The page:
Mad Moxxi Cosplayer

Manchester Comic Con and Off-Camera Flash

Sam and I visited Comic Con in Manchester on Saturday (20 July) to have a look round and take some portraits of people in fantastic costumes. I felt like I needed to introduce Sam to the realm of the geek, too.

Mad Moxxi

Mad Moxxi, Borderlands

In the end we didn’t go in to the convention itself after talking to some people who’d queued for 2 and a half hours. Sam has more patience than most adults, but I felt that would be pushing it. So, instead, we hung around outside admiring the costumes and chatting to cosplayers.

I’d brought along my new lens and my two flashguns. One is a Nikon SB-400 which lives on my camera’s hotshoe in place of the built-in flash; I find it recycles much faster and doesn’t drain my camera body battery. The other is a Nissin Di622 mk2, which is an utterly inconsequential fact except that it can be triggered optically from another flash and therefore used off-camera. I wanted to try using this technique to give myself some new creative opportunities.

For example, for the portrait above of Mad Moxxi, I had the cosplayer stand with her back to the sun so she wasn’t squinting. I used my on-camera flash to add some light to her face to match the background (essentially so her face wasn’t in darkness). I then held the off-camera flash to my left (I use my right hand to operate the camera) and facing square on to the side of her face. I used a very low power – 1/32 of full – just to add a small amount of extra light. This created the nice shadows on her face and made her make-up appear more white. And the end result was something I was really pleased with.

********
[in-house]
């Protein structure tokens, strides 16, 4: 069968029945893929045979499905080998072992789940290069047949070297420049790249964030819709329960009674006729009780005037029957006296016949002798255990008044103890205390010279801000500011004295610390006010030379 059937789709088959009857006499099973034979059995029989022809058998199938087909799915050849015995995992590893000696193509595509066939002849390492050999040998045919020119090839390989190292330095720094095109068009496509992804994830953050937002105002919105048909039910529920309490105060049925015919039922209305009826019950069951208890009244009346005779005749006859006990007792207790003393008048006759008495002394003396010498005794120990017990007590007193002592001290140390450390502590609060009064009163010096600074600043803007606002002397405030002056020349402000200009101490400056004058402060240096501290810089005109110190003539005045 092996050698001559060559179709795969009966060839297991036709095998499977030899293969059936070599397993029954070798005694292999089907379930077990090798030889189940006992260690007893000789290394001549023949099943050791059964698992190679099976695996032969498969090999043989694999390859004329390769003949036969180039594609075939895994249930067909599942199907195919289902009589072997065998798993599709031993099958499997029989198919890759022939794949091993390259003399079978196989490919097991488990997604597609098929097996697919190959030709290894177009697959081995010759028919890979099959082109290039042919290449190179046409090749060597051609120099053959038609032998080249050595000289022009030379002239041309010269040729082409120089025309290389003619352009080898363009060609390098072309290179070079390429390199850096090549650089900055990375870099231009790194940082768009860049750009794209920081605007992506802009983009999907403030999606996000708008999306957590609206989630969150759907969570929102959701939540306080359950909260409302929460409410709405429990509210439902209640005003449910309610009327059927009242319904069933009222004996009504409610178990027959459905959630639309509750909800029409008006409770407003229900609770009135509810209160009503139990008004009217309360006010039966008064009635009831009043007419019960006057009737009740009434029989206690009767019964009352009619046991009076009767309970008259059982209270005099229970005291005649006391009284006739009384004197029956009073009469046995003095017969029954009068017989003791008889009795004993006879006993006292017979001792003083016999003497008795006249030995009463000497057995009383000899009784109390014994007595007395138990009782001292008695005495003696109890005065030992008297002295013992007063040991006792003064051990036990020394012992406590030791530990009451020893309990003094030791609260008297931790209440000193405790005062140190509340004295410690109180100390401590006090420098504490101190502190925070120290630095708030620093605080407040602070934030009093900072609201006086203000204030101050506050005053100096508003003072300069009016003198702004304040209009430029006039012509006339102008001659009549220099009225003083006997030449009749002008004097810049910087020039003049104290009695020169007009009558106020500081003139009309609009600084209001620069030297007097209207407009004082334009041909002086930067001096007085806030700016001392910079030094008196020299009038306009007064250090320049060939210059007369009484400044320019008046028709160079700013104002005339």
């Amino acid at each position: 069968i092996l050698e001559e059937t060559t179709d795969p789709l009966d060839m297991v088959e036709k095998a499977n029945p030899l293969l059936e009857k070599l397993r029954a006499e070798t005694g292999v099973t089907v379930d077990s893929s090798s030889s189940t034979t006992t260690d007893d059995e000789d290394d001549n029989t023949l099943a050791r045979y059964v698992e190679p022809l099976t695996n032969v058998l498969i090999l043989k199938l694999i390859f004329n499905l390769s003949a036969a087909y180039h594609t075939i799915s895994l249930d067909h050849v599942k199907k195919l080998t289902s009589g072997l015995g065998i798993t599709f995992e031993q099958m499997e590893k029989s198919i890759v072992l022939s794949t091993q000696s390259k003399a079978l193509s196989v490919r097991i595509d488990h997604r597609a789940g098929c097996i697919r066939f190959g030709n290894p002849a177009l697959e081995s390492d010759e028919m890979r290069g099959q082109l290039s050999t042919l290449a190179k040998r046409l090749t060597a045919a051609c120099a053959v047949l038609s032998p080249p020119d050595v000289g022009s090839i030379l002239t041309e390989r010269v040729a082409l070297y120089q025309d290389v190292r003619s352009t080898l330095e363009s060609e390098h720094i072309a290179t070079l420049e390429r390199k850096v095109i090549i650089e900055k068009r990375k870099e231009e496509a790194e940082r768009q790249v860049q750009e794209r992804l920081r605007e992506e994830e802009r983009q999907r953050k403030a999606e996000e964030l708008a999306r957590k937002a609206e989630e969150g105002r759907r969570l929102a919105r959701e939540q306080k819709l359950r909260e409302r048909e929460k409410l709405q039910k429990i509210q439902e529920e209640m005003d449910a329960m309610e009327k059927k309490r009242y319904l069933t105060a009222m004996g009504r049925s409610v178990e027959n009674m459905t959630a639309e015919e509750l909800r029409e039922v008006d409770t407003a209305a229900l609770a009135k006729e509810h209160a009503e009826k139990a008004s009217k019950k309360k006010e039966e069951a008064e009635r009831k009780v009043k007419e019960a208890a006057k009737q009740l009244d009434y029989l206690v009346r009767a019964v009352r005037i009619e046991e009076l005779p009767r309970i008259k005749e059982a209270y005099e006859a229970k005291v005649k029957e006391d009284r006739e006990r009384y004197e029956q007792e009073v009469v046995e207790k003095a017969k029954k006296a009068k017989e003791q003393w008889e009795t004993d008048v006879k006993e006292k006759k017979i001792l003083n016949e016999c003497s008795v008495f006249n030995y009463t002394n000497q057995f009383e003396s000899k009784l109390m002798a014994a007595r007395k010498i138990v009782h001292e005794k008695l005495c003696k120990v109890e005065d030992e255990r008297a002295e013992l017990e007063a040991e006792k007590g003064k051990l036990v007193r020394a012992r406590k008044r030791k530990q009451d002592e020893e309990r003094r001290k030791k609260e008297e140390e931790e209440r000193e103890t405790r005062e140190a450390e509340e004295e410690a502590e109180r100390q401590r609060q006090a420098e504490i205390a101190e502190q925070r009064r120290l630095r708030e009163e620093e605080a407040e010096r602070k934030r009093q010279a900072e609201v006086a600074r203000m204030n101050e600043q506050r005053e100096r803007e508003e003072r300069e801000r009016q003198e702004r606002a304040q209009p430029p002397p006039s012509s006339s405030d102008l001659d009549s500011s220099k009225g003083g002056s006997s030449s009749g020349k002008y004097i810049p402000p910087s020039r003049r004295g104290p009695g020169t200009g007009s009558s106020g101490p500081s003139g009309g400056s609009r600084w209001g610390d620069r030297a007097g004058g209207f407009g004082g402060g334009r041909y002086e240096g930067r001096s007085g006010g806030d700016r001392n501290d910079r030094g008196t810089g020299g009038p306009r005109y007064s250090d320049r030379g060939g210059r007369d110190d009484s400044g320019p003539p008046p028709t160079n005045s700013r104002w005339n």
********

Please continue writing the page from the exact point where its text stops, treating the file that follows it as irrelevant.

Configuration of camera and flash

Camera and flash set up

Similarly, in this portrait of Alice (from American McGee’s Alice) I had the camera face on to the cosplayer with on-camera flash, and asked a passer-by to hold the second flash to my right (remember my right hand is operating the camera!).

Cosplayer dressed as Alice (American McGee's version)

American McGee’s Alice

This had the effect of keeping one side of her face in relative shadow, while providing highlights for her hair and half of her face. Again, I was really pleased with the finished product.

Speaking of highlighting hair, one cosplayer was dressed as Jareth the Goblin King from Labyrinth, so her costume just lent itself to this technique.

Jareth the Goblin King

Jareth the Goblin King

So for this portrait, I had the cosplayer again stand with her back to the sun so she wasn’t squinting, but then I had her turn a tiny bit clockwise so the sun caught her hair, which you can see on her right hand side. I then asked her friend to hold the flash off to her left which then lit the left hand side of her face. I think the result is pleasing and helps separate her from the background while illuminating her costume.

Let me know what you think of these portraits, or if you have any similar techniques or experiences. The rest of the cosplayer portraits are here: